Dutiful Children of Loving God Martin Luther Term Paper

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Dutiful Children of Loving God

Martin Luther's 1520 treatise on the Freedom of a Christian (sometimes translated from the German "Von der Freiheit eines Christenmenschen" as "A Treatise on Christian Liberty") developed key aspects of his theology. In this treatise he examines an idea that can be seen (within the context of his overall writings and teachings), the concept that Christians are fully forgiven children of God. Because God is perfect, his forgiveness is perfect. Thus even although humans will remain limited and corrupt, God's love (and the grace that arises through Jesus's self-sacrifice) humans can achieve salvation through the simple acceptance of faith into their lives.

In this treatise, Luther argues that humans are freed from the obligation to perform good deeds and are equally freed from having to obey God (in any sort of quid pro quo for salvation). All that Christians are obligated to do -- the only thing that they are not freed or liberated from doing -- is to have faith. But while Christians are not required to give anything to God (or to each other), they will want to do so. Luther does not explicitly posit that Christians will want to serve both the divine and others in the Christian community out of direct and spontaneous gratitude for the grace that leads to salvation. However, one could certainly interpret this treatise in this way.

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A cynic (or someone standing outside of the world of Christian theology) might argue that faith itself might be seen as a sort of good deed, that the inculcation and expression of faith is itself a way of creating a bargain between the human and the divine. Luther himself did not, of course, see it this way, and would (in all likelihood) be both horrified and infuriated by this suggestion, for it goes to the heart of his basic argument. Faith and works are opposing entities for Luther. While this is certainly a valid argument, it is also a valid argument that faith (as a human enterprise) is a form of action.

TOPIC: Term Paper on Dutiful Children of Loving God Martin Luther's Assignment

To return to Luther's argument (while bearing in mind the legitimacy of opposing arguments), Luther taught that the state of having been fully forgiven by God has as a consequence the idea that humans are no longer required to follow God's laws. Such obedience would have been required of humans before they were forgiven (or in a universe in which such forgiveness that is automatically granted to those have Christian faith). God's forgiveness (according to Luther) has essentially discharged this debt -- that is, the debt of the obligation of humans to obey divine law. However, although humans are no longer required to follow divine law, they should continue to do so out of their love for God.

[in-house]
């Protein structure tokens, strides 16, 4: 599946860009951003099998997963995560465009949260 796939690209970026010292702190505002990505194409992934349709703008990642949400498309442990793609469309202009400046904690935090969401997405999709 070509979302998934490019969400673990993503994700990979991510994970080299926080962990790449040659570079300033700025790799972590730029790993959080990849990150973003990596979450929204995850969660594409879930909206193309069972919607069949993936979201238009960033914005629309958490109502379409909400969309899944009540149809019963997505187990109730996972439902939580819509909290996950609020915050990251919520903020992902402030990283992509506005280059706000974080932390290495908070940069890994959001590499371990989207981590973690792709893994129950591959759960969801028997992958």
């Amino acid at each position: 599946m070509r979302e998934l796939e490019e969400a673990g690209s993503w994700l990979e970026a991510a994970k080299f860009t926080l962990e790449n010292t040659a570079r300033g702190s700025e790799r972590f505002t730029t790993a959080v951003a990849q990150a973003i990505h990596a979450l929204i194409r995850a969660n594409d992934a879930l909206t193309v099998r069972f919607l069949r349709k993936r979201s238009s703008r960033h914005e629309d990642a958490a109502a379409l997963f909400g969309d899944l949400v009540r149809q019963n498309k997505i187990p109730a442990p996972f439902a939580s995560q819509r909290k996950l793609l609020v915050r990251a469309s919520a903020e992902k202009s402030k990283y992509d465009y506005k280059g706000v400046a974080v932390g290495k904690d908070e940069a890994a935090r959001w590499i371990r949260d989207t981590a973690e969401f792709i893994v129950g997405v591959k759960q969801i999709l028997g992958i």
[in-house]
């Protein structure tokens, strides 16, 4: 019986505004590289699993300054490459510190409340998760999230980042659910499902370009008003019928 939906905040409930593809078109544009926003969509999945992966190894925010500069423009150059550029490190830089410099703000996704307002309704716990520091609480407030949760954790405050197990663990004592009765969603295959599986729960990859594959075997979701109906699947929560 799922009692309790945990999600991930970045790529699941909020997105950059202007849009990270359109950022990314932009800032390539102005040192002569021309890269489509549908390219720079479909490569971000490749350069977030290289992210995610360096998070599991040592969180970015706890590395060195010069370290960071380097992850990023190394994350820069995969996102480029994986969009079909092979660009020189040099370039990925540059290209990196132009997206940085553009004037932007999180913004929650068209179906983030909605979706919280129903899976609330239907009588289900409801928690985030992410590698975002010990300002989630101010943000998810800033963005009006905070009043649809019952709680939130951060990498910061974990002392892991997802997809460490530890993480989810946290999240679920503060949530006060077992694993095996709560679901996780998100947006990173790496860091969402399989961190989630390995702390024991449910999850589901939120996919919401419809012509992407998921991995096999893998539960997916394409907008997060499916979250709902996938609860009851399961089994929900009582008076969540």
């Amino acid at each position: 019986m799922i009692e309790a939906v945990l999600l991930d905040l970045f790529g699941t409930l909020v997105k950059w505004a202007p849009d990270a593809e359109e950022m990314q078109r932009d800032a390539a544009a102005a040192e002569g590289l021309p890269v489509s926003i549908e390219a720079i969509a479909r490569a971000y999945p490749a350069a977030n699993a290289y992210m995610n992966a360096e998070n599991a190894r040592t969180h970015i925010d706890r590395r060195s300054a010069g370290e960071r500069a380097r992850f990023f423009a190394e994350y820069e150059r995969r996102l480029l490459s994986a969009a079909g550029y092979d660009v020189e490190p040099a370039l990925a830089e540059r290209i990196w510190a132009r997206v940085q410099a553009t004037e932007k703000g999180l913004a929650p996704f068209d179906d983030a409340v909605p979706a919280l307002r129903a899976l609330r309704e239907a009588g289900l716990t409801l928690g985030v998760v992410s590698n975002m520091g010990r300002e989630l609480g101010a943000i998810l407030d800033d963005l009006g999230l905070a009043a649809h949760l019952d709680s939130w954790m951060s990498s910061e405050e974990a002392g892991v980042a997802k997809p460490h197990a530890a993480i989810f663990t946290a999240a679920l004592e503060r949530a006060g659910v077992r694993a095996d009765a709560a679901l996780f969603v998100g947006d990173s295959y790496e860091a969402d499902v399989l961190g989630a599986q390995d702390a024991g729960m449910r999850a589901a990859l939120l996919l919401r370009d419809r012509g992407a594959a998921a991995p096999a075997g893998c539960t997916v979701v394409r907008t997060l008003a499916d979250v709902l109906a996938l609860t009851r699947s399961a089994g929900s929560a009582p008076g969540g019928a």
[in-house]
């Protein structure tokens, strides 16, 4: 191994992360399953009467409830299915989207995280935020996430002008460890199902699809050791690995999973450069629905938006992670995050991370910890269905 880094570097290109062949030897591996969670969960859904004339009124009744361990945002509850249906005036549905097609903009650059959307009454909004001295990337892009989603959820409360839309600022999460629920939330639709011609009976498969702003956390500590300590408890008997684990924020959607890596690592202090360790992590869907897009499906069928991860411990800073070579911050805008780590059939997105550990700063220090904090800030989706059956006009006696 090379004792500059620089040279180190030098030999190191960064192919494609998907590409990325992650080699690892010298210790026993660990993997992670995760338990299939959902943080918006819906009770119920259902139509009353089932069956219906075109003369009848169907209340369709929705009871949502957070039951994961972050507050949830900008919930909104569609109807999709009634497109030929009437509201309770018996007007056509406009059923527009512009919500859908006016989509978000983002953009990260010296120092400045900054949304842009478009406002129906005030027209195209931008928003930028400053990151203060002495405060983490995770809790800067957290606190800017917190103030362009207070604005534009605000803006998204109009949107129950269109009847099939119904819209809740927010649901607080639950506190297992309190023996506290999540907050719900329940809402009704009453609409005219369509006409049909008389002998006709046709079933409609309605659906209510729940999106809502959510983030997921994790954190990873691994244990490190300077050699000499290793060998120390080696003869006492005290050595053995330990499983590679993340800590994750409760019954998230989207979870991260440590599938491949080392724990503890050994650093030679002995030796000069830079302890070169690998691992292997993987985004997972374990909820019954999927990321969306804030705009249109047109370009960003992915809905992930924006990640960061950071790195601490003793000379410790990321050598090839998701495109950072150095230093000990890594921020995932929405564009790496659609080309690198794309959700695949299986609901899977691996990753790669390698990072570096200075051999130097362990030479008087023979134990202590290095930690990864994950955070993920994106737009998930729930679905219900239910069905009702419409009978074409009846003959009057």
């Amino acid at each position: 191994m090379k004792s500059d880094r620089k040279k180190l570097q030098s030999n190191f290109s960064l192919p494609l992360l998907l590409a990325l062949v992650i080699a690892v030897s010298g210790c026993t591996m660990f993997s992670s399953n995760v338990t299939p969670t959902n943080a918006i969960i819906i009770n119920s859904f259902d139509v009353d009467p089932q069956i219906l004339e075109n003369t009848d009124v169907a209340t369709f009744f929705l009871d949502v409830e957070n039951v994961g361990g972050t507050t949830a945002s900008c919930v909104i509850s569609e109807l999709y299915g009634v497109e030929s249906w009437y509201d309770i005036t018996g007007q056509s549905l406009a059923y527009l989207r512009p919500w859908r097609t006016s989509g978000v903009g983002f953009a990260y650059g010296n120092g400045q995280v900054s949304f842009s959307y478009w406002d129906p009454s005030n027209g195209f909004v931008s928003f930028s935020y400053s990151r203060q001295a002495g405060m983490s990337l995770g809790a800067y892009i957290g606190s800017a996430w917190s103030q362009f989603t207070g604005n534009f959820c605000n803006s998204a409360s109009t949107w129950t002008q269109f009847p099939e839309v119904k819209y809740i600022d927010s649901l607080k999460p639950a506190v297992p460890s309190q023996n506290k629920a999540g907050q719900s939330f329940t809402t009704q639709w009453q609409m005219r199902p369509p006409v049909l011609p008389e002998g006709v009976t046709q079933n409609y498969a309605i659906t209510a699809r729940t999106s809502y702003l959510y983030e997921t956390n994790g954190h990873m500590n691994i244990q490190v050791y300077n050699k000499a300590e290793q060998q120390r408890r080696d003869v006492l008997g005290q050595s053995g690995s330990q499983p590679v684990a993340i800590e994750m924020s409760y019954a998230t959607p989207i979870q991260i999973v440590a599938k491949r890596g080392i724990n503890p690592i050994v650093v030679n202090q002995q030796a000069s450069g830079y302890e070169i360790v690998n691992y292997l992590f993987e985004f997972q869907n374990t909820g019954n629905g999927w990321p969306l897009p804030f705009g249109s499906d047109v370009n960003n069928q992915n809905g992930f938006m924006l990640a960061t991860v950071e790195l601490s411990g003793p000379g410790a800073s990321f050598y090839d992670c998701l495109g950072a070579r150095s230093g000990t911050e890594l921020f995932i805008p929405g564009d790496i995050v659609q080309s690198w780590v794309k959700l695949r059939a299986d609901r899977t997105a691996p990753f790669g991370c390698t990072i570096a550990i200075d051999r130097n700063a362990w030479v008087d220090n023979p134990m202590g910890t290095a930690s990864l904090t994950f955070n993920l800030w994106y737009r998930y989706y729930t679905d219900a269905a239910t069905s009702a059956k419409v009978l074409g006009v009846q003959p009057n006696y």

This seems to be a contradictory set of conditions, and Luther is himself aware of this, for he begins the treatise with a pair of statements that explicitly acknowledges the fact that he is standing on two different poles. His opening statements express this balancing of opposites: "A Christian is a free lord, subject to none. A Christian is a perfectly dutiful servant, subject to all." How can this be? How can these two things both be true? Luther's response is that the true Christian yearns to be dutiful, indeed that her or his sense of love for and gratitude to God inspires the Christian to be dutiful in all things. Luther's argument thus can be seen to lose a sense of contradictoriness: His argument is a tenable one. (This is a different point than how difficult it would be to maintain such a pure love and such an unforced sense of duty must be at least for most people be extremely high.)

Liberated Duty